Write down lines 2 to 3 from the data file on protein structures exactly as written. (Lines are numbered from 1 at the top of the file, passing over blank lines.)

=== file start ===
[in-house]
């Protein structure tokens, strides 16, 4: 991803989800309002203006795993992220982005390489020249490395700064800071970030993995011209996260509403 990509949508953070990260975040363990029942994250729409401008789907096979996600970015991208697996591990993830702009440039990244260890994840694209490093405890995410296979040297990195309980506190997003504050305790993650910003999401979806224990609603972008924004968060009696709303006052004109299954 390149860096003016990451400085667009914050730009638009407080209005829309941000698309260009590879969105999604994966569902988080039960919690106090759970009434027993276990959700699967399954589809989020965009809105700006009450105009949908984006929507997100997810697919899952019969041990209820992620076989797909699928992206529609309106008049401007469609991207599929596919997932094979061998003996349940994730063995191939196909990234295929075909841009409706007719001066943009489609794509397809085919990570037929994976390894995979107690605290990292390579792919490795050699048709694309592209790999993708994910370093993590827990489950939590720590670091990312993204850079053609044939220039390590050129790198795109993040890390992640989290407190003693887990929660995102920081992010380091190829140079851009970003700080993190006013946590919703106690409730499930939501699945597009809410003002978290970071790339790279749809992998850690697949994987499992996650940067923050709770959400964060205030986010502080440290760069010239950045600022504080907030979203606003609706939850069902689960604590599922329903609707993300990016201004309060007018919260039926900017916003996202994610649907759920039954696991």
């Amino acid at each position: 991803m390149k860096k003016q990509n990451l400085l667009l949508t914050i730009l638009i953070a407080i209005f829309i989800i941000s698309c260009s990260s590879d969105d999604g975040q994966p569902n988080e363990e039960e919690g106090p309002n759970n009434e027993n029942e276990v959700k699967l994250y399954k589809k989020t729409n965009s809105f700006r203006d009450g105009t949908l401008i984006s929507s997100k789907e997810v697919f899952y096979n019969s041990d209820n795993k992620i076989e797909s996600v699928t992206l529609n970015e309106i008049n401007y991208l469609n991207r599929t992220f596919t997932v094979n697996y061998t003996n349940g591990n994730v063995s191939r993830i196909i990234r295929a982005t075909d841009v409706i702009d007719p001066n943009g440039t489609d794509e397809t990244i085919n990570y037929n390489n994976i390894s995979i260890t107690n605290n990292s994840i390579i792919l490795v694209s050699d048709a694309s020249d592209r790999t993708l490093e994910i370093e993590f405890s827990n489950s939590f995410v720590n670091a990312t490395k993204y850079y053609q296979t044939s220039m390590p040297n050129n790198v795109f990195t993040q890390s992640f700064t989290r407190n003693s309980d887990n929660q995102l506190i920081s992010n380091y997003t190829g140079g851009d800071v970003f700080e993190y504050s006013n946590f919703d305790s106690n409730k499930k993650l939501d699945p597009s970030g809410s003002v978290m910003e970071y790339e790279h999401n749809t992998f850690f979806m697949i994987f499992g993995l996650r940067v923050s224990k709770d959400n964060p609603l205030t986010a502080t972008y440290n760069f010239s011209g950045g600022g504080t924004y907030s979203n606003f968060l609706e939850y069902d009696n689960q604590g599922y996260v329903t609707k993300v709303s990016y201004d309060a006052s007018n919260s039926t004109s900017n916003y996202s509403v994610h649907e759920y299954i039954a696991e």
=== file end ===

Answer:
């Protein structure tokens, strides 16, 4: 991803989800309002203006795993992220982005390489020249490395700064800071970030993995011209996260509403 990509949508953070990260975040363990029942994250729409401008789907096979996600970015991208697996591990993830702009440039990244260890994840694209490093405890995410296979040297990195309980506190997003504050305790993650910003999401979806224990609603972008924004968060009696709303006052004109299954 390149860096003016990451400085667009914050730009638009407080209005829309941000698309260009590879969105999604994966569902988080039960919690106090759970009434027993276990959700699967399954589809989020965009809105700006009450105009949908984006929507997100997810697919899952019969041990209820992620076989797909699928992206529609309106008049401007469609991207599929596919997932094979061998003996349940994730063995191939196909990234295929075909841009409706007719001066943009489609794509397809085919990570037929994976390894995979107690605290990292390579792919490795050699048709694309592209790999993708994910370093993590827990489950939590720590670091990312993204850079053609044939220039390590050129790198795109993040890390992640989290407190003693887990929660995102920081992010380091190829140079851009970003700080993190006013946590919703106690409730499930939501699945597009809410003002978290970071790339790279749809992998850690697949994987499992996650940067923050709770959400964060205030986010502080440290760069010239950045600022504080907030979203606003609706939850069902689960604590599922329903609707993300990016201004309060007018919260039926900017916003996202994610649907759920039954696991």
């Amino acid at each position: 991803m390149k860096k003016q990509n990451l400085l667009l949508t914050i730009l638009i953070a407080i209005f829309i989800i941000s698309c260009s990260s590879d969105d999604g975040q994966p569902n988080e363990e039960e919690g106090p309002n759970n009434e027993n029942e276990v959700k699967l994250y399954k589809k989020t729409n965009s809105f700006r203006d009450g105009t949908l401008i984006s929507s997100k789907e997810v697919f899952y096979n019969s041990d209820n795993k992620i076989e797909s996600v699928t992206l529609n970015e309106i008049n401007y991208l469609n991207r599929t992220f596919t997932v094979n697996y061998t003996n349940g591990n994730v063995s191939r993830i196909i990234r295929a982005t075909d841009v409706i702009d007719p001066n943009g440039t489609d794509e397809t990244i085919n990570y037929n390489n994976i390894s995979i260890t107690n605290n990292s994840i390579i792919l490795v694209s050699d048709a694309s020249d592209r790999t993708l490093e994910i370093e993590f405890s827990n489950s939590f995410v720590n670091a990312t490395k993204y850079y053609q296979t044939s220039m390590p040297n050129n790198v795109f990195t993040q890390s992640f700064t989290r407190n003693s309980d887990n929660q995102l506190i920081s992010n380091y997003t190829g140079g851009d800071v970003f700080e993190y504050s006013n946590f919703d305790s106690n409730k499930k993650l939501d699945p597009s970030g809410s003002v978290m910003e970071y790339e790279h999401n749809t992998f850690f979806m697949i994987f499992g993995l996650r940067v923050s224990k709770d959400n964060p609603l205030t986010a502080t972008y440290n760069f010239s011209g950045g600022g504080t924004y907030s979203n606003f968060l609706e939850y069902d009696n689960q604590g599922y996260v329903t609707k993300v709303s990016y201004d309060a006052s007018n919260s039926t004109s900017n916003y996202s509403v994610h649907e759920y299954i039954a696991e």